With that in mind, she recommends vitamin A, a retinoid that can be used either topically or internally to help protect skin from sun damage. Bradford warns, however, that too much of a good thing can have the opposite effect.
"If you have excess vitamin A it can lead to an aggravation of your skin conditions, eventually leading to dry itchy peeling skin."
Seeking Health Vitamin A Drops (used topically or internally) | $17.99/1 fluid ounce
6. Omega 3 Fatty Acids
While those with oily skin might think that staying away from anything called "fatty acids" is the right course of action, the proper equilibrium of omegas can actually help with balancing skin that's either too dry or too oily, according to Murphy.
Omegas 3 and 6, she says, "help to condition the skin by restoring the barrier function, which allows your skin to work in the best conditions."
"All skin types typically benefit from omega-3 fatty acids," adds Helmly. "Not all omegas are created equal so if you tend to have more acne-prone skin you would want to have significantly more EPA in your omega-three fatty acids than DHA. This ratio will have a more beneficial anti-inflammatory effects."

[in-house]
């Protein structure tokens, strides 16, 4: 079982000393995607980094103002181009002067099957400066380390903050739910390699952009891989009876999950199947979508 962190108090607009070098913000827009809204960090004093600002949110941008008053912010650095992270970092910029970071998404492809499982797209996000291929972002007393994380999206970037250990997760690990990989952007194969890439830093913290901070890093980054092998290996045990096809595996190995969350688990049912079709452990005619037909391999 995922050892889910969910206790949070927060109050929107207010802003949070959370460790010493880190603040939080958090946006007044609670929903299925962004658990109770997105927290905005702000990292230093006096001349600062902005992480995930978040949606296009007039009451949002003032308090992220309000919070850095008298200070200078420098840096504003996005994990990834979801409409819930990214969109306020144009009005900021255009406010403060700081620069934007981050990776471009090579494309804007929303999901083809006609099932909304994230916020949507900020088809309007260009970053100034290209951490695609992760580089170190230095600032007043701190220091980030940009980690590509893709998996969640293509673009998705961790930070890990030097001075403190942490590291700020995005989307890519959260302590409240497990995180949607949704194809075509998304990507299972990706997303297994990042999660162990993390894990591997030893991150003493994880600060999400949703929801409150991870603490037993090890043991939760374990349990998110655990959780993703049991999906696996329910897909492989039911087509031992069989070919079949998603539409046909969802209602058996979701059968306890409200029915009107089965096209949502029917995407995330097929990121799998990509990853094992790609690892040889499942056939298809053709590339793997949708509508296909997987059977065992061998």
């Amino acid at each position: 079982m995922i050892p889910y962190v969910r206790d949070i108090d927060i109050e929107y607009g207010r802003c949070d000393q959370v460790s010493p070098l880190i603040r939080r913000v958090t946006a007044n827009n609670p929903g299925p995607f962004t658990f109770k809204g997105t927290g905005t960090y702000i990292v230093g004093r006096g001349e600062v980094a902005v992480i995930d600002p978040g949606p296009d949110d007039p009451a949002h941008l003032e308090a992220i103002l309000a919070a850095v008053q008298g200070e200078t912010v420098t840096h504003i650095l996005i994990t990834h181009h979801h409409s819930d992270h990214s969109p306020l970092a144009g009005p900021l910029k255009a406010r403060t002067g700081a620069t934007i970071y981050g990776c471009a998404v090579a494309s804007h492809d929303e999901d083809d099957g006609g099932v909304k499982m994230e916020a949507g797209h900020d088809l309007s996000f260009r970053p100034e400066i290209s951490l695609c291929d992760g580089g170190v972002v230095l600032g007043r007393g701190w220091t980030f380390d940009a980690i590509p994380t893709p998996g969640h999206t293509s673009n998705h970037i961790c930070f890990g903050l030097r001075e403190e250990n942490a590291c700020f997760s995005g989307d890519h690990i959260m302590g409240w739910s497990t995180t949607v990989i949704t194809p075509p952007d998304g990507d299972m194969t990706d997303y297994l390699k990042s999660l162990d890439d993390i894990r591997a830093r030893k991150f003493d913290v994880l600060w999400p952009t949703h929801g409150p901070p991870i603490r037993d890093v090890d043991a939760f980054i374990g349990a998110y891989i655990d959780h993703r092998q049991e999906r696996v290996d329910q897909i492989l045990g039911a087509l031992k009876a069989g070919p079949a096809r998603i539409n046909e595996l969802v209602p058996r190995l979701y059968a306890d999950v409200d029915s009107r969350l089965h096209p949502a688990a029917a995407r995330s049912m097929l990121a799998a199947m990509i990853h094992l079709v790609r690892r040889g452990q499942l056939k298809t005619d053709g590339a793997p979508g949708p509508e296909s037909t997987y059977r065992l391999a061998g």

Both EPA and DHA are habitually found in fatty fish, and taking a high-quality fish oil supplement is a great way to ensure you're getting enough of both.
Bio Schwartz Icelandic Ultra Pure Omega 3 Fish Oil (1200 mg EPA to 900 mg DHA)| $16.12/90 softgels
7. Vitamin K
Peirano recommends Vitamin K for people with skin that tends towards redness: spider veins, rosacea, or even stretch marks can be helped by this essential vitamin, due to its importance in helping blood to clot.
“Vitamin K helps to heal wounds," she notes, "so if the skin isn't wounded, it's going to play a little bit of an anti-aging role because it's helping to prolong cellular life and integrity.”
Garden of Life Raw K Complex | $12.98/60 capsules
8. MSM – Methylsulfonylmethane
"Awful name, great supplement," says Murphy of this mouthful. MSM is a natural sulphur compound that helps keratin formation, ideal for improved skin, nail, and hair health.
"It helps the skin retain its elasticity, and it’s a major player in preventing skin aging," explains Murphy.